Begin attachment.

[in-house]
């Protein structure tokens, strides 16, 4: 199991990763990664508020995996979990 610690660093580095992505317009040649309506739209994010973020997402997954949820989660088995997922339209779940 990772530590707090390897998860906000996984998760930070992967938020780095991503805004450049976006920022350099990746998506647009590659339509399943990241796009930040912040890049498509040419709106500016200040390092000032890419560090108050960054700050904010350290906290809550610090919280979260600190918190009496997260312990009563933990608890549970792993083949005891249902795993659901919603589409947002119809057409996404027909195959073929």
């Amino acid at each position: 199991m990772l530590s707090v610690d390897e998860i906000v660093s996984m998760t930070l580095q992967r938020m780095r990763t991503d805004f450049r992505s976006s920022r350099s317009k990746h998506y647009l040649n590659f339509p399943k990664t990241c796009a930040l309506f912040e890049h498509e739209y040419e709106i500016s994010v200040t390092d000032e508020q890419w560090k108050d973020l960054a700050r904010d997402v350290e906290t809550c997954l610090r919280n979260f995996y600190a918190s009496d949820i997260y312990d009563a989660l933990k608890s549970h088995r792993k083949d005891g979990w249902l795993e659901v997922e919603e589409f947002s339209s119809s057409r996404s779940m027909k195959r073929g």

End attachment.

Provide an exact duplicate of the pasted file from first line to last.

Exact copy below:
[in-house]
């Protein structure tokens, strides 16, 4: 199991990763990664508020995996979990 610690660093580095992505317009040649309506739209994010973020997402997954949820989660088995997922339209779940 990772530590707090390897998860906000996984998760930070992967938020780095991503805004450049976006920022350099990746998506647009590659339509399943990241796009930040912040890049498509040419709106500016200040390092000032890419560090108050960054700050904010350290906290809550610090919280979260600190918190009496997260312990009563933990608890549970792993083949005891249902795993659901919603589409947002119809057409996404027909195959073929």
């Amino acid at each position: 199991m990772l530590s707090v610690d390897e998860i906000v660093s996984m998760t930070l580095q992967r938020m780095r990763t991503d805004f450049r992505s976006s920022r350099s317009k990746h998506y647009l040649n590659f339509p399943k990664t990241c796009a930040l309506f912040e890049h498509e739209y040419e709106i500016s994010v200040t390092d000032e508020q890419w560090k108050d973020l960054a700050r904010d997402v350290e906290t809550c997954l610090r919280n979260f995996y600190a918190s009496d949820i997260y312990d009563a989660l933990k608890s549970h088995r792993k083949d005891g979990w249902l795993e659901v997922e919603e589409f947002s339209s119809s057409r996404s779940m027909k195959r073929g």